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The “theory of intelligent design”

Wired recently published a very bad article on “junk DNA”. This prompted a lot of crowing from IDists, who made the claim that modern discoveries about non-coding DNA vindicated predictions made by “the theory of intelligent design“:

“It is a confirmation of a natural empirical prediction or expectation of the theory of intelligent design, and it disconfirms the neo-Darwinian hypothesis,” said Stephen Meyer, director of the Center for Science and Culture at the Discovery Institute in Seattle.

Of course, the idea that non-coding areas of DNA were important pre-dates ID by decades. But the most interesting thing is Meyer’s statement that there is a “theory of intelligent design“. Funny that they haven’t shared it with anyone – is it somewhere under Bush’s desk alongside the WMDs?

I have heard mention of this mythical beast from time to time. But there is no such thing. As Elliott Sober has discussed*, there are several ID hypotheses. The broadest one is what he calls mini-ID, the idea that “that the complex adaptations that organisms display (e.g., the vertebrate eye) were crafted by an intelligent designer” (Sober, 2007). This minimalistic idea allows the “big tent” to function, allowing various stripes of creationists to coexist.

Within the “big tent” there is room for literal 6-day YECs and people like Behe, who believe that the world is billions of years old, and organisms share common ancestry. Of course, it wasn’t until Behe published his latest book, The Edge of Evolution, that I realised how strange his ideas were…he asserts that the “edge” of what evolution can do lies somewhere above the level of the species, but not very far. Creationists who believe that current species descend from the “kinds” that were on the ark would be comfortable with Behe’s vision of evolution (except that, in order to produce several hundred species per “kind” since the Flood, evolutionary rates must be much, much higher than what any scientists assert).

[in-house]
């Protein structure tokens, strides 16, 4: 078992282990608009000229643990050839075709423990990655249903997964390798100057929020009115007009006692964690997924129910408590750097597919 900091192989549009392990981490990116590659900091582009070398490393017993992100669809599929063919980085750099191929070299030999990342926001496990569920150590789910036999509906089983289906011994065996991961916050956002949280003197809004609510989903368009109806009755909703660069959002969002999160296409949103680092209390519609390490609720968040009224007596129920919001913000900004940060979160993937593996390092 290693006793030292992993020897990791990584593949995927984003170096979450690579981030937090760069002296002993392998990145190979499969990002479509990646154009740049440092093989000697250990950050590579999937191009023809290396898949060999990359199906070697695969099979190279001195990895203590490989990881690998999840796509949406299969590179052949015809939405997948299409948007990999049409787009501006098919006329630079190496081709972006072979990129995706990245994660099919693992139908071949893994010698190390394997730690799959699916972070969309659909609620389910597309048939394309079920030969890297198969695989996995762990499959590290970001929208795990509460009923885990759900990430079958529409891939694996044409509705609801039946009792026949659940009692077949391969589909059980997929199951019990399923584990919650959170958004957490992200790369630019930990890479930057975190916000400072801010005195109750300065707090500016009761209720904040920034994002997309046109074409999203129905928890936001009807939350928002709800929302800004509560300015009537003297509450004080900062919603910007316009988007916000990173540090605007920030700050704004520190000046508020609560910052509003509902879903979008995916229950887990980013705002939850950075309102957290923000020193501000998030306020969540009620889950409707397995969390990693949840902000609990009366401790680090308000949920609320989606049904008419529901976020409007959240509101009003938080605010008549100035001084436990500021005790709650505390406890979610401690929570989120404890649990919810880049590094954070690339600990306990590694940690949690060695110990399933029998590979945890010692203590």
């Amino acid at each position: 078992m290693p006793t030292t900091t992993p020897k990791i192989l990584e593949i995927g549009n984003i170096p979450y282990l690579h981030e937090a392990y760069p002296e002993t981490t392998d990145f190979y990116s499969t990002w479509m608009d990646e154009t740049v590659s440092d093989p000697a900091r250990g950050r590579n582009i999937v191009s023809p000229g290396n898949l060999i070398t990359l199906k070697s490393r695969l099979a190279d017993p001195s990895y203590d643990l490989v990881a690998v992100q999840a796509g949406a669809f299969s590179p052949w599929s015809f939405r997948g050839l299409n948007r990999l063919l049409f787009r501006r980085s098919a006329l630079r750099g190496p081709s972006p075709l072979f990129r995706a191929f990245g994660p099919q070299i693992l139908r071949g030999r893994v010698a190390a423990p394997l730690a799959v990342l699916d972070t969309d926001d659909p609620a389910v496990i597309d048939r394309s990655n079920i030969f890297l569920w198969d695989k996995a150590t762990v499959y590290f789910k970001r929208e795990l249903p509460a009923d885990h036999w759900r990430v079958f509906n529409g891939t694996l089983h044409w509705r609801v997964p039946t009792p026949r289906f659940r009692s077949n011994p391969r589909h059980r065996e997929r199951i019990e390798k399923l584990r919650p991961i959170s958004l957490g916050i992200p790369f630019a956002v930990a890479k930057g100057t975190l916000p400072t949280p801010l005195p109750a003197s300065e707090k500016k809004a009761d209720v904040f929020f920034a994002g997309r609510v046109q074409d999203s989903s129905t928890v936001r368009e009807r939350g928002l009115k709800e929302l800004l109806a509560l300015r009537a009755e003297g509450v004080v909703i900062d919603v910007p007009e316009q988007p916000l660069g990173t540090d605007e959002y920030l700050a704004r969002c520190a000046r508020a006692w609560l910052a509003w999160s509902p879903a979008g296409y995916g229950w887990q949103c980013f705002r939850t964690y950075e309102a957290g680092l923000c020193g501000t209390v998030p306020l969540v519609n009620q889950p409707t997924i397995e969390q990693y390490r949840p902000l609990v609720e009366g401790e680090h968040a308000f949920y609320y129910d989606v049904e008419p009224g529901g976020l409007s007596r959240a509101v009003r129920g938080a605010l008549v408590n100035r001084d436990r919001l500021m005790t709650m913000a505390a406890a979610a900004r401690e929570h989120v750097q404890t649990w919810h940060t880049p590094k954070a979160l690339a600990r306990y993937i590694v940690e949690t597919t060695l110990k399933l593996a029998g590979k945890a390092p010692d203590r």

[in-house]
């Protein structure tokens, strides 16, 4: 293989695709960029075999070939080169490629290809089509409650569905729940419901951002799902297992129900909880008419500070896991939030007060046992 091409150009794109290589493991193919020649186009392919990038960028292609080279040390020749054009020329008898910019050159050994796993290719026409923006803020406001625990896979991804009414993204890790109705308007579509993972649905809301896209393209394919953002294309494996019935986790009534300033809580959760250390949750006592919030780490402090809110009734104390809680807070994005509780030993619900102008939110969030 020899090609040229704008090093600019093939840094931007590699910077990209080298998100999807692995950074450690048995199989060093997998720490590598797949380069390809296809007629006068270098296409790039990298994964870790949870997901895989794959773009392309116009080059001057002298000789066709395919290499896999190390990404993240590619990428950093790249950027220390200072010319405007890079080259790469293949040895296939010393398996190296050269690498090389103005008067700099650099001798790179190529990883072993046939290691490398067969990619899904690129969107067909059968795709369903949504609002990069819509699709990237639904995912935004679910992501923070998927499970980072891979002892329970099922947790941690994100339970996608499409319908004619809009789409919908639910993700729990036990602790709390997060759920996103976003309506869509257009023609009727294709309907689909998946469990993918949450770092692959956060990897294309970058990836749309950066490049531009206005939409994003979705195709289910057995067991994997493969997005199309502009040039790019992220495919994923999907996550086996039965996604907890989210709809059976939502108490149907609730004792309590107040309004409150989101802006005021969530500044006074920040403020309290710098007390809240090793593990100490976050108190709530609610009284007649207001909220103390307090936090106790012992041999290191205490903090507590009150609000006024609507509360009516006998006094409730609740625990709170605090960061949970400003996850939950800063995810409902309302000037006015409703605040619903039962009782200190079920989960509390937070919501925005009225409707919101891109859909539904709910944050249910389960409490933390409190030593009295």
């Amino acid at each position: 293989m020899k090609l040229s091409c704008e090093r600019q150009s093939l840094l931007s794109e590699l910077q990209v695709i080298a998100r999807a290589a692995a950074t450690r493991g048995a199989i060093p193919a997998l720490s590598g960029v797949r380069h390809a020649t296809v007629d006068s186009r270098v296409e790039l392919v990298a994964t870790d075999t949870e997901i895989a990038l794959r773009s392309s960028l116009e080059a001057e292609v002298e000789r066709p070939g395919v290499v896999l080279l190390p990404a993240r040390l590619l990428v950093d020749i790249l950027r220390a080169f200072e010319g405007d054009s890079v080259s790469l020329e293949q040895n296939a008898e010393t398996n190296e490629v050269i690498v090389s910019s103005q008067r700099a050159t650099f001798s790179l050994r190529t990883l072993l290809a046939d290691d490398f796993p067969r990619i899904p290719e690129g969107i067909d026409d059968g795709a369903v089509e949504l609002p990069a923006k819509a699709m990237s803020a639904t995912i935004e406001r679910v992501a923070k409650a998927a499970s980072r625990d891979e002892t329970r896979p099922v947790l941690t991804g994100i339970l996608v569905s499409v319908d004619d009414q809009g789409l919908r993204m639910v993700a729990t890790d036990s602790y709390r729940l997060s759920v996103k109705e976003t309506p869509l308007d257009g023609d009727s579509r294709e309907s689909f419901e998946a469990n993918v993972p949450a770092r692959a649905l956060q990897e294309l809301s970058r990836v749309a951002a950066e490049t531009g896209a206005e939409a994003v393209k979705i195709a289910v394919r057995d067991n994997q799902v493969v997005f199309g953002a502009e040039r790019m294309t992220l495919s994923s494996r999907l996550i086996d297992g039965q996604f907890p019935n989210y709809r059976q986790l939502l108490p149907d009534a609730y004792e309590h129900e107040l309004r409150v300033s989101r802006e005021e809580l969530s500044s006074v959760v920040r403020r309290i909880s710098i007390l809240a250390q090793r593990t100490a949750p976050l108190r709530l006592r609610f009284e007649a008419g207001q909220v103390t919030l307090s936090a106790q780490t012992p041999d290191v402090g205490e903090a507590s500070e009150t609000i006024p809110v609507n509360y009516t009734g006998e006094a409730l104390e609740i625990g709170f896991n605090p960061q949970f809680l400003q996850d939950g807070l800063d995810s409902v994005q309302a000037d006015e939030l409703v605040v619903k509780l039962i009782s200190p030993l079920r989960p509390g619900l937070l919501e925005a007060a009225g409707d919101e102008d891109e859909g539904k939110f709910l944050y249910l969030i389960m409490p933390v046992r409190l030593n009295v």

Still, Behe’s views of evolution do not seem to be in agreement with those of Jonathan Wells, who doubts common descent at all. Wells’ idea of ID seems to focus on design – pure teleology. He asserts that sub-cellular “machinery” resembles real “machinery” because both were “designed” to do a certain task. Of course, this idea is totally blown out of the water by an examination of the way that morphogenesis actually works. Gene expression shows clear signs of being hacked together by an incompetent designer (or, perhaps, a blind one).

More important than all of this though is the fact that there is no theory of intelligent design. ID consists of an incredibly poorly constructed** core hypothesis (which makes no predictions and is unfalsifiable) and a number of unrelated anciliary hypotheses which are, in general, demonstrably false. Intelligent design predicts nothing. Since it chooses not to speculate about the nature of the designer (another ploy), it cannot predict what he/she/it/they would have done. Goddidit (but his motives are ineffable) is a hypothesis which, by design, can make no predictions.

* E.g. Sober, Elliott. 2007. What Is Wrong with Intelligent Design?. Quarterly Review of Biology 82 (1): 3-8.

**Saying that the mini-ID hypothesis is “poorly constructed” assumes that it was constructed as a scientific hypothesis. It was not. It’s actually quite well constructed, but not for the purpose of furthering science.

H/T mark in the comments to Ed Brayton’s post at Dispatches from the Culture Wars.


2 Responses

  1. I will have to read that Salon article but I wonder what is bad about it. Like you say scientists have known about junk DNA for a long long time and it bolsters evolution rather than detracts from it so I’m not sure what Meyer’s statement is all about (but then again, what shoudl oen expect from someone promoting the B.S. of I.D.?)

  2. For a different take on the great mystery of organic evolution I recommend my blog –


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